By Editorial Staff
Procurement solutions have existed for static commodities for some time, but only in the last dozen years has technology enabled the automation of the extraordinarily complex services procurement category, also known as human capital or contingent workforce management. The combination of the complexity of this category and the relative novelty of solutions for services procurement has meant that business intelligence (BI) capabilities to support strategic purchasing of temporary and project labor have lagged behind the well-developed BI capabilities served up as adjuncts to static commodities procurement solutions.
“It’s not that most services procurement providers haven’t claimed to offer business intelligence as part of their solutions,” says Elliot Owens, BI director at ProcureStaff, a global services procurement solution provider. “Rather, most providers tout their internal benchmarking and reporting capacities as a BI solution.”
The problem with this approach, according to Owens, is that while internal benchmarking is a fundamental element of a robust BI offering, it stops well short of providing the broader context that enables an organization to make market-informed purchasing decisions supported by statistical evidence. Linear reporting of historical data is not a surrogate for statistical, predictive and interpretive analysis, Owens says. Beyond the obvious infrastructural requirements of this kind of analysis, true BI requires a comprehensive understanding of the business drivers within the services niche and a foundation of statistical expertise to guide the most effective “slicing and dicing” of the data collected.
Businesses Don’t Operate in a Vacuum
To better understand why it is an ineffective strategy to rely on business intelligence based solely on internal, transactional benchmarking and reporting, imagine that your organization’s human capital procurement program is a competitive swimmer alone in an Olympic pool clocking his time for the 100-meter freestyle. As he continues to practice the 100 meters, the swimmer keeps track of improvements in his time and his confidence is boosted as he can clearly measure the seconds he shaves off his personal best. His improvements may appear dramatic to him and imbue him with a sense of accomplishment. But the swimmer might be bitterly disappointed when seven other swimmers enter the pool and each completes the 100-meter freestyle at times well below our solo swimmer’s best. While our swimmer may have dramatically improved his time, he is still behind his competition. Once provided the ability to measure his rank relative to the others in the pool, he can truly work towards achieving competitive time.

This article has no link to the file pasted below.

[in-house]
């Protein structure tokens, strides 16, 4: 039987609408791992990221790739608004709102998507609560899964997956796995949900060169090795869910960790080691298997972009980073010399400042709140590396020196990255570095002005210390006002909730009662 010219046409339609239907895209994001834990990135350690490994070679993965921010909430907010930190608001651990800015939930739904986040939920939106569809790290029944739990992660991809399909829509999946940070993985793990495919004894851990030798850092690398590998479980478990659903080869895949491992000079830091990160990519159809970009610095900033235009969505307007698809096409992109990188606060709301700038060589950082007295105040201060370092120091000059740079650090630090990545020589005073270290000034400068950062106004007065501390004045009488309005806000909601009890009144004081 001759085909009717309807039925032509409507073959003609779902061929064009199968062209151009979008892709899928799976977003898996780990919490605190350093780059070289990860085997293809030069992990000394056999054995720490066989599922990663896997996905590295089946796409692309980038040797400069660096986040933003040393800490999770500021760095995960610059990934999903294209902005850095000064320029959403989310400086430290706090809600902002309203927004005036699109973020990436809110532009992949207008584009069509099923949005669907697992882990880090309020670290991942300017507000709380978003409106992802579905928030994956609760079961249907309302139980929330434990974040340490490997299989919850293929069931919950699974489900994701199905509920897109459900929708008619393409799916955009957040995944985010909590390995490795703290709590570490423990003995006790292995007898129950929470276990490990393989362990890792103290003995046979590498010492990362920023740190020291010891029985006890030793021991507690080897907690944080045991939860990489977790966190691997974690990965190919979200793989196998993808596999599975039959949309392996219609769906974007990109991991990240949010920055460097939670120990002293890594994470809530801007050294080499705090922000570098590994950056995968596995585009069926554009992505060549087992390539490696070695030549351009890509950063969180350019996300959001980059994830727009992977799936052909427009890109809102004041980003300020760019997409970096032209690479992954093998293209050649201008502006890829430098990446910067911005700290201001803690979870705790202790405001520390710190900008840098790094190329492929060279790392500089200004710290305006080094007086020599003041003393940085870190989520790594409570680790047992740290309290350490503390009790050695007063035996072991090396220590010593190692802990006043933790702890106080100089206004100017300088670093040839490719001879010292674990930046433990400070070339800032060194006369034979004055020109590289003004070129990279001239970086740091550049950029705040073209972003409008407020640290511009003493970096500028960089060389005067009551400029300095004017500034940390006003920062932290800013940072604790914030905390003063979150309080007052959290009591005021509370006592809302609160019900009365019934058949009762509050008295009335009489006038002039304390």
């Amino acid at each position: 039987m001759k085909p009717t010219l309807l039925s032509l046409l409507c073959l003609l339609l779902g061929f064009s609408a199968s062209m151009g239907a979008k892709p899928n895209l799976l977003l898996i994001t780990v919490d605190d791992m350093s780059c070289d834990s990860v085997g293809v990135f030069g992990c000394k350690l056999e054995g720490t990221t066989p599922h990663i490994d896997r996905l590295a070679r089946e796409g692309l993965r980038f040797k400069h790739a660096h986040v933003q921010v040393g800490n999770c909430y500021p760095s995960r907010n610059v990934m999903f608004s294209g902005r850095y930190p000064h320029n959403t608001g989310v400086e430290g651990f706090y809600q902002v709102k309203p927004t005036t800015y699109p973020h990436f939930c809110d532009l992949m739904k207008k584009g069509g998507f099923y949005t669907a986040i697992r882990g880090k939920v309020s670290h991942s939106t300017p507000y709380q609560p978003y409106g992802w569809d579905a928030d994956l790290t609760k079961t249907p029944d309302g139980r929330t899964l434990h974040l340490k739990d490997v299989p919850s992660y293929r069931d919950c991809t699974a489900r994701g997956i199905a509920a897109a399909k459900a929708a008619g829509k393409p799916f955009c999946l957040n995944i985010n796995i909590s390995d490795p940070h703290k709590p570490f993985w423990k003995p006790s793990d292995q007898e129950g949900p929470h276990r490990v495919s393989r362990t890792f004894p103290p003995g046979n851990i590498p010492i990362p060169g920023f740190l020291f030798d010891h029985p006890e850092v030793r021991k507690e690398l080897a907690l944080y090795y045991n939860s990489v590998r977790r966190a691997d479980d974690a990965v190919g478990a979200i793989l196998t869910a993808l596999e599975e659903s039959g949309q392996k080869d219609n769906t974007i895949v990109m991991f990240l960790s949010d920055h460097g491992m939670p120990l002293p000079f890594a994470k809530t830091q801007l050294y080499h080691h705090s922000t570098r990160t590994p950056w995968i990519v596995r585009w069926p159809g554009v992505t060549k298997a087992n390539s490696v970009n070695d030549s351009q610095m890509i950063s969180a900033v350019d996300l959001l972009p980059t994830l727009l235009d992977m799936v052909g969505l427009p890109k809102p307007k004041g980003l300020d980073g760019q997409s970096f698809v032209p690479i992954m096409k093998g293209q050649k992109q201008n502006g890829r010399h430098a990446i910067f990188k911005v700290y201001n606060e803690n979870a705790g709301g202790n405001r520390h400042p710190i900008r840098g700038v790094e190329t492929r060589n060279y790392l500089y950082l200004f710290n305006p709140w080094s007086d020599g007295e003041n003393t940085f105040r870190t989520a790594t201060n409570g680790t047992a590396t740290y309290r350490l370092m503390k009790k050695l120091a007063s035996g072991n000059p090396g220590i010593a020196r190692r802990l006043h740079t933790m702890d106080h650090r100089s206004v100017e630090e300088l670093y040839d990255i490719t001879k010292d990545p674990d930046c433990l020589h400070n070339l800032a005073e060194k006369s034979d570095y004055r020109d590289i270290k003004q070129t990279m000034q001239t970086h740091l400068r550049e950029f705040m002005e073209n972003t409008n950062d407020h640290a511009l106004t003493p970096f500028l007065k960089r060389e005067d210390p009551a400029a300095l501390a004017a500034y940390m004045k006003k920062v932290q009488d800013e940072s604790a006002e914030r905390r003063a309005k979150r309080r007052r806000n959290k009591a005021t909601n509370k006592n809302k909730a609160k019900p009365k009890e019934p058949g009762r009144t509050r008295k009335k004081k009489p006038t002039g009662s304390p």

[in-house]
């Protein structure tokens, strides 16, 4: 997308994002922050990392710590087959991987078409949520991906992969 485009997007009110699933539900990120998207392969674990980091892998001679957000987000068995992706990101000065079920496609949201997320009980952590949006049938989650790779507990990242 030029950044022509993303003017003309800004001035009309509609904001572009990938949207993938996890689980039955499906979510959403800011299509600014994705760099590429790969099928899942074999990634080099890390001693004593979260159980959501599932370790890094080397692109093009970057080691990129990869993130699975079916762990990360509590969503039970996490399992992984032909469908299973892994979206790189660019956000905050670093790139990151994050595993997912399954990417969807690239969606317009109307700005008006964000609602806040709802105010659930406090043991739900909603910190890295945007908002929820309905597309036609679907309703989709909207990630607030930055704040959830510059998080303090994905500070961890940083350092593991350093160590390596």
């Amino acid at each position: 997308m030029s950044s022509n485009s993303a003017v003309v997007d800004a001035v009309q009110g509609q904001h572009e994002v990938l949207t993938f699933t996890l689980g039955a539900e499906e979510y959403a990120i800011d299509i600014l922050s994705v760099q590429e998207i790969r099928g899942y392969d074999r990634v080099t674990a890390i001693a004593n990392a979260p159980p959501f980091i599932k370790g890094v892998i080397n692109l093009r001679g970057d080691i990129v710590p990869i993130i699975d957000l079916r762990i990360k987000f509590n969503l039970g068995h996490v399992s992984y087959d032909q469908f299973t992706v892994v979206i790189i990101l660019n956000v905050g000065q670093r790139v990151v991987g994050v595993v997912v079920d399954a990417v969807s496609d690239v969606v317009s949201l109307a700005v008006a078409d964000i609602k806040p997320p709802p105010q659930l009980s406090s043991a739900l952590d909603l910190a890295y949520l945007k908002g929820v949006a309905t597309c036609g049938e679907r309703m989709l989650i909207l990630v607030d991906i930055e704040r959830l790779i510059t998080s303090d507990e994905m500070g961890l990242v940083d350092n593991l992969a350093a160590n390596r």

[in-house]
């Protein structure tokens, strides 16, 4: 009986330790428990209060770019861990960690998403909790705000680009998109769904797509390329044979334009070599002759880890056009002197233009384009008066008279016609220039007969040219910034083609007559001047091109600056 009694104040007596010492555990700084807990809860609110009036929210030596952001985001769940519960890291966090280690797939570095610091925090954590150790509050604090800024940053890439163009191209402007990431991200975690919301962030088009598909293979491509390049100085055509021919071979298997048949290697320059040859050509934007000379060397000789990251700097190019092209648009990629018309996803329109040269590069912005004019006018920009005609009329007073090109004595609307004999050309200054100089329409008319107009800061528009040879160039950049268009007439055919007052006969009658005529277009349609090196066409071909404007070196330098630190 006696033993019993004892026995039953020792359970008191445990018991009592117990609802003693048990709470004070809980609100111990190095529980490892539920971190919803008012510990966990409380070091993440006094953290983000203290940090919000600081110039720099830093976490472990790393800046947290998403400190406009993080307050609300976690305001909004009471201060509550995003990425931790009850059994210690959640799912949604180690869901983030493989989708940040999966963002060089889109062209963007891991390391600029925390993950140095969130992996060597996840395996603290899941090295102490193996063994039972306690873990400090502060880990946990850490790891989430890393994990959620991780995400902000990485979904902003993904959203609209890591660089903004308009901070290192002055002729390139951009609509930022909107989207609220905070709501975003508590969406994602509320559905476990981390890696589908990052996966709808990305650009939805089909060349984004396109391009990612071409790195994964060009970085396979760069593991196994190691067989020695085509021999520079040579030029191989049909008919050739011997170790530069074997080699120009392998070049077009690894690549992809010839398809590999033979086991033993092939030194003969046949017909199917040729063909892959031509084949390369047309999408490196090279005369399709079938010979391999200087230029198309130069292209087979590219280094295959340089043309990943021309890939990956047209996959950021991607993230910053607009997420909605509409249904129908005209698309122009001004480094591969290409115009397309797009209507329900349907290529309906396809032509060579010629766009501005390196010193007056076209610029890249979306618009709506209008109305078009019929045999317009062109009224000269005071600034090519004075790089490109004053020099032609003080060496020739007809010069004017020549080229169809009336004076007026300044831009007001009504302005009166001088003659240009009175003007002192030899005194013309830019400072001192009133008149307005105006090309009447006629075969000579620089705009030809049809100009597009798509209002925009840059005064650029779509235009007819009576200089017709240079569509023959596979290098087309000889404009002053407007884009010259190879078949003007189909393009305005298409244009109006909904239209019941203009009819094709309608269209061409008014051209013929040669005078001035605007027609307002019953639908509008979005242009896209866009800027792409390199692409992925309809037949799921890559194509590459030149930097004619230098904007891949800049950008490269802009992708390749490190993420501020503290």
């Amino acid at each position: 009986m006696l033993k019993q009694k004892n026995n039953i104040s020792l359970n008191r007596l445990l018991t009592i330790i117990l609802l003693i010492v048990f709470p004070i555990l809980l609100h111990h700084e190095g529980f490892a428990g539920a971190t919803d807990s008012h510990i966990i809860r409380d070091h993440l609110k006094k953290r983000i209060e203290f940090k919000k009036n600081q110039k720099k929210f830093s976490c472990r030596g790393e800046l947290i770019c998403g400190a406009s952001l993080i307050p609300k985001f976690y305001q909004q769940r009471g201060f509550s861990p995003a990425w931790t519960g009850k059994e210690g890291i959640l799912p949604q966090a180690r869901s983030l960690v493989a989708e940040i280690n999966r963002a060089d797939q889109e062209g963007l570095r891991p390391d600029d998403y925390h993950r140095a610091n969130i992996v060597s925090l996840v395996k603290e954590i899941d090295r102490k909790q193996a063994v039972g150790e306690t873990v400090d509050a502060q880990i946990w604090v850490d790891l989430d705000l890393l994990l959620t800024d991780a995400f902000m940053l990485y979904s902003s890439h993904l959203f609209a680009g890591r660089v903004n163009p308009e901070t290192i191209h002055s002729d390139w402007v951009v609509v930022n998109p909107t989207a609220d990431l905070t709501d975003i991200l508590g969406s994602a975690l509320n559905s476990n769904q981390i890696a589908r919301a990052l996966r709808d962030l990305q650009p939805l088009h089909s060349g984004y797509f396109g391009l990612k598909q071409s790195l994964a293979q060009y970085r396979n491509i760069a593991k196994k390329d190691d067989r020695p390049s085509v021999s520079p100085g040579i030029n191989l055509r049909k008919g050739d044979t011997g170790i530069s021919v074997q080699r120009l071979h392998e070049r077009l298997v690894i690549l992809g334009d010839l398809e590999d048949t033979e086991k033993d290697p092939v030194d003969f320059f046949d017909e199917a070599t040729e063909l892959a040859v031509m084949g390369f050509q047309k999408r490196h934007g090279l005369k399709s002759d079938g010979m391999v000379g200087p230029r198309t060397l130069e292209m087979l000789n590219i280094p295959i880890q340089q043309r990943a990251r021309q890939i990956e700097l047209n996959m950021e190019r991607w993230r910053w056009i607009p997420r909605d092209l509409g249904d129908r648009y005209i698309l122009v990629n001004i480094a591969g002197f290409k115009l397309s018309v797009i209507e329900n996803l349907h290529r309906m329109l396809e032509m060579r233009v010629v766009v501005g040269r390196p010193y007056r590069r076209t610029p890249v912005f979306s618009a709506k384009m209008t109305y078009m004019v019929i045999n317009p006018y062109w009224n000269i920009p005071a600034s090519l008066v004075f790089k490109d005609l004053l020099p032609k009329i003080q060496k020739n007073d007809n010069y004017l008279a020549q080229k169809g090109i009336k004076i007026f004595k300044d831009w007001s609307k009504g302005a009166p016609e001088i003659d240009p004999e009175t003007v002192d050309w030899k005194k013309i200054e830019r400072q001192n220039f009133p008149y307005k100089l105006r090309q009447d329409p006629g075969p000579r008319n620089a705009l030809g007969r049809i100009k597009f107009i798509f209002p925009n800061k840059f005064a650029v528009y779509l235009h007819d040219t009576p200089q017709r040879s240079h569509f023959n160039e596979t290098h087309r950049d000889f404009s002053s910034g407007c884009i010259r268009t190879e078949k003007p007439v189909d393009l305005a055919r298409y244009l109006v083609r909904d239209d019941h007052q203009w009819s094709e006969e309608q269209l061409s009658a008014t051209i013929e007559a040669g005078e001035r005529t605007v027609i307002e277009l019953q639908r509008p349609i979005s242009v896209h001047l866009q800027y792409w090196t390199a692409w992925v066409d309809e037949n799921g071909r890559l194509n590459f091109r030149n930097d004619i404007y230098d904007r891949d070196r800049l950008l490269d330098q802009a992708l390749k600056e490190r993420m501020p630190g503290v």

Similarly, most services procurement solutions provide an organization with the ability to view progress in terms of rate savings, supplier performance, fill times and a host of other metrics contrasted against their own past performance. But these improvements occur in a vacuum because they are not contrasted against true, best-in-class market data. As services procurement has grown into a mature industry, procurement organizations are beginning to realize that internal benchmarking and reporting are simply the first step in achieving best-in-class rates, candidates, fill times, compliance, etc. It is becoming clear to procurement organizations that they have not achieved true BI.
Owens explains: “Intelligence is transitioning from a ‘nice to have’ to a ‘must have’ element of the modern human capital solution. Especially in the face of extraordinarily difficult economic times as companies are grappling with unprecedented financial challenges, it is critical to identify opportunities for cost savings and efficiency improvements using the best possible tools. The ability to be strategic in the administration of contingent workforces is one such opportunity, and I think we will see more and more providers attempt to satisfy this critical business requirement.”